Current issues of ACP Journal Club are published in Annals of Internal Medicine


Donepezil improved the clinical state and quality of life in moderate-to-severe Alzheimer disease


ACP J Club. 2002 Mar-Apr;136:59. doi:10.7326/ACPJC-2002-136-2-059

Source Citation

Feldman H, Gauthier S, Hecker J, et al., and the Donepezil MSAD Study Investigators Group. A 24-week, randomized, double-blind study of donepezil in moderate to severe Alzheimer’s disease. Neurology. 2001 Aug 28;57:613-20. [PubMed ID: 11524468]



In patients with moderate-to-severe Alzheimer disease (AD), does donepezil improve global function, cognition, and behavior?


Randomized {allocation concealed*}†, blinded {participants, clinicians, data collectors, outcome assessors, data analysts}†,* placebo-controlled trial with 24-week follow-up.


32 sites: 22 in Canada, 6 in Australia, and 4 in France.


290 patients (mean age 74 y, 61% women) who had moderate-to-severe AD with a screening standardized Mini-Mental State Examination (sMMSE) score of 5 to 17 and a Functional Assessment Staging Test score ≤ 6 at baseline. (291 patients were randomized; 1 patient withdrew before the trial began.) Exclusion criteria included need for total nursing care; cause for dementia other than AD; and the presence of a complicating delirium, depression, or other concurrent diagnosis that might interfere with study participation. 85% of patients completed the study.


144 patients were allocated to donepezil (10 mg/d, decreased to 5 mg/d if necessary) and 146 patients to placebo for 24 weeks.

Main outcome measures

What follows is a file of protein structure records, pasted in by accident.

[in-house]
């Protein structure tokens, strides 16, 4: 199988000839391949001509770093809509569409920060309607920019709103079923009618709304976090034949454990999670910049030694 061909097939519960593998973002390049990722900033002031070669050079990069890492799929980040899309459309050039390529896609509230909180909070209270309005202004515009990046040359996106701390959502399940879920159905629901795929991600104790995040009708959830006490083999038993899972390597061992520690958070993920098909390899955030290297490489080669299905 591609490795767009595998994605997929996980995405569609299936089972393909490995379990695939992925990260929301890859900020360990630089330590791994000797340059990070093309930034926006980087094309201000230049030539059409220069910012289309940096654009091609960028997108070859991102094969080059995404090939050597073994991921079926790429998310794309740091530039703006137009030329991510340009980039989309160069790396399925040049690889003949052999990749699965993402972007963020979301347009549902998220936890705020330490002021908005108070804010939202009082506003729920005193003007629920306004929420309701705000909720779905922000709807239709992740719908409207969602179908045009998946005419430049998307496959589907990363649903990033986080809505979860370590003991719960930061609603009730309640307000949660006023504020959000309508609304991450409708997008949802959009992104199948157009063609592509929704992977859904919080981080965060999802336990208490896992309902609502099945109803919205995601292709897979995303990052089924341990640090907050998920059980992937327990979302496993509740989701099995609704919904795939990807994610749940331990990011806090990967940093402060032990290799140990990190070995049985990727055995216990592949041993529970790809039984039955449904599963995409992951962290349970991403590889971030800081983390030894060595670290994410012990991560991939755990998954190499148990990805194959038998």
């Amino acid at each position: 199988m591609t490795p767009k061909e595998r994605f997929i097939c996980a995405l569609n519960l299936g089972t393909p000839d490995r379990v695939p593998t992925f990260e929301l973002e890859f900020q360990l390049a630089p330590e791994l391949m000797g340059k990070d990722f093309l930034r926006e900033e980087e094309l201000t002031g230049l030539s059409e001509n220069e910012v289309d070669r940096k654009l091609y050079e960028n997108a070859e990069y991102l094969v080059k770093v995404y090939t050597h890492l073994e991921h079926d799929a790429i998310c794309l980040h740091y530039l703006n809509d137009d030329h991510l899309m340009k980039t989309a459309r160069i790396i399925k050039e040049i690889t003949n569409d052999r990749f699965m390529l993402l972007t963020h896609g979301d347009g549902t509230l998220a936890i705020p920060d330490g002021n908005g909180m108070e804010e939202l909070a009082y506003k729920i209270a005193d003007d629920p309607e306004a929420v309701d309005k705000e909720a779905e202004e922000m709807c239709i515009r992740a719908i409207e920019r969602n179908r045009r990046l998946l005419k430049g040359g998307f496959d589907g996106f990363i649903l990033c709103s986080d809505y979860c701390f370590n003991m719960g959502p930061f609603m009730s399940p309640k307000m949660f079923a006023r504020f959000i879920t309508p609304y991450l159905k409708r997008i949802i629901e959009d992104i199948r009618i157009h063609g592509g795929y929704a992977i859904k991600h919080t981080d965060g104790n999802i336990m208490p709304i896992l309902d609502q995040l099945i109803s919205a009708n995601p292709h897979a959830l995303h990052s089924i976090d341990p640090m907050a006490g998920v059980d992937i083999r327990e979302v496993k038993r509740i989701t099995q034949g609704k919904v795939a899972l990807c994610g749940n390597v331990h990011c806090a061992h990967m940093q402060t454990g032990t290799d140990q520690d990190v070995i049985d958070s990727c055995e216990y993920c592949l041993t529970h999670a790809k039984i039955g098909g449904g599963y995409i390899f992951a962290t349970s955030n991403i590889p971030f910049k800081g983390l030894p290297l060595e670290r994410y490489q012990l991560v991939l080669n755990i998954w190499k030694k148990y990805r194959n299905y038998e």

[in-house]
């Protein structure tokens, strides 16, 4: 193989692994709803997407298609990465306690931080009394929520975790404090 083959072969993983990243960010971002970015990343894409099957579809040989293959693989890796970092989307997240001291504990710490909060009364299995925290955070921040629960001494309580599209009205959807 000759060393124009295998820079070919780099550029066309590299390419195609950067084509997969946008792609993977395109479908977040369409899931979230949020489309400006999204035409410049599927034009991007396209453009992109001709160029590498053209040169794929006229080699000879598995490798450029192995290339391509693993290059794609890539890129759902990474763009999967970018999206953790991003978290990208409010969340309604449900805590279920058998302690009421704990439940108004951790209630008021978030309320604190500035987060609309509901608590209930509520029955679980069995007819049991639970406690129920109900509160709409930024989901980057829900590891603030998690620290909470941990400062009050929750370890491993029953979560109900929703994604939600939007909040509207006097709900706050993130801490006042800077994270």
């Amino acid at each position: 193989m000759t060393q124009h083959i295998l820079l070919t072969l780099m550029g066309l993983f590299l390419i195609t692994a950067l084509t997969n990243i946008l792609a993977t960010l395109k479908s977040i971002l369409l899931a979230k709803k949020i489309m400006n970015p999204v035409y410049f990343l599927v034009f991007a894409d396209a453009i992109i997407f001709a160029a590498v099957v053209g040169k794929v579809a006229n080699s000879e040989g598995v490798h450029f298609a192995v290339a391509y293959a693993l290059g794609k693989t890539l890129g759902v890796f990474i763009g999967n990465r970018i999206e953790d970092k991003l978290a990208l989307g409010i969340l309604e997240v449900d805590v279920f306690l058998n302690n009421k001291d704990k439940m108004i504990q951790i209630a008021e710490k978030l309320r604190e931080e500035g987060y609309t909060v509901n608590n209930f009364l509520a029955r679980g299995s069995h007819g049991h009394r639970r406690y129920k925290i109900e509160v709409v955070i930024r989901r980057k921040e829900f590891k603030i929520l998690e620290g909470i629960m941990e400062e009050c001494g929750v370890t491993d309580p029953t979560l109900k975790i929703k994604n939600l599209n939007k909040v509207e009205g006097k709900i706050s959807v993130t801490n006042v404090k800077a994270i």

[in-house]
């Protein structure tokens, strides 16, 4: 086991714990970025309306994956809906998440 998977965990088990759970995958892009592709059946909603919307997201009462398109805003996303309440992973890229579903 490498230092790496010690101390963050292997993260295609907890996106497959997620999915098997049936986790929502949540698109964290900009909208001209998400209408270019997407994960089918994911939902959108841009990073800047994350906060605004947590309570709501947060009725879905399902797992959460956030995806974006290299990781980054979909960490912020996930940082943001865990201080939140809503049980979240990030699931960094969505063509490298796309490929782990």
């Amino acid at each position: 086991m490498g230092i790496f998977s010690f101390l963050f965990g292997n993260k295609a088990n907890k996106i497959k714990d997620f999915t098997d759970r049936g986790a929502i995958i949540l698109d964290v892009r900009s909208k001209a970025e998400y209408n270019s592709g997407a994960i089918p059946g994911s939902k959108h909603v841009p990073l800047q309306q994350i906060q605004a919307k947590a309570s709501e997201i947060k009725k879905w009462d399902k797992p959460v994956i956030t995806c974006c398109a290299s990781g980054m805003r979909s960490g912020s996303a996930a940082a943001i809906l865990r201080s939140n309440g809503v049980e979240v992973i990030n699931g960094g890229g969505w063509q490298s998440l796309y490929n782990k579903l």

Global assessment of change at weeks 4, 8, 12, 18, and 24 using the Clinician’s Interview-Based Impression of Change with caregiver input (CIBIC). Secondary outcome measures included cognition (sMMSE), function (Disability Assessment for Dementia [DAD]), behavioral and neuropsychiatric symptoms (Neuropsychiatric Inventory [NPI]), and adverse effects.

Main results

The groups differed on CIBIC scores at all visits, favoring the donepezil group (mean difference in change from baseline at week 24, 0.54; P < 0.001). At week 24, more patients were rated as improved or not changed in the donepezil group than in the placebo group (P < 0.001) (Table). Donepezil led to greater improvement than did placebo in cognition (mean difference in change from baseline sMMSE score at wk 24, 1.79; P < 0.001), functional measures (mean difference in decline in DAD score at wk 24, 8.23; P < 0.001), and behavioral and neuropsychiatric symptoms (mean difference in change from baseline NPI score at wk 24, 5.64; P < 0.001). The groups did not differ in incidence of adverse effects (Table).


In patients with moderate-to-severe Alzheimer disease, donepezil improved global function, cognition, and behavior.

*See Glossary.

†Information provided by author.

Sources of funding: Pfizer Inc. and Eisai Inc.

For correspondence: Dr. H. Feldman, University of British Columbia Hospital, Vancouver, British Columbia, Canada. E-mail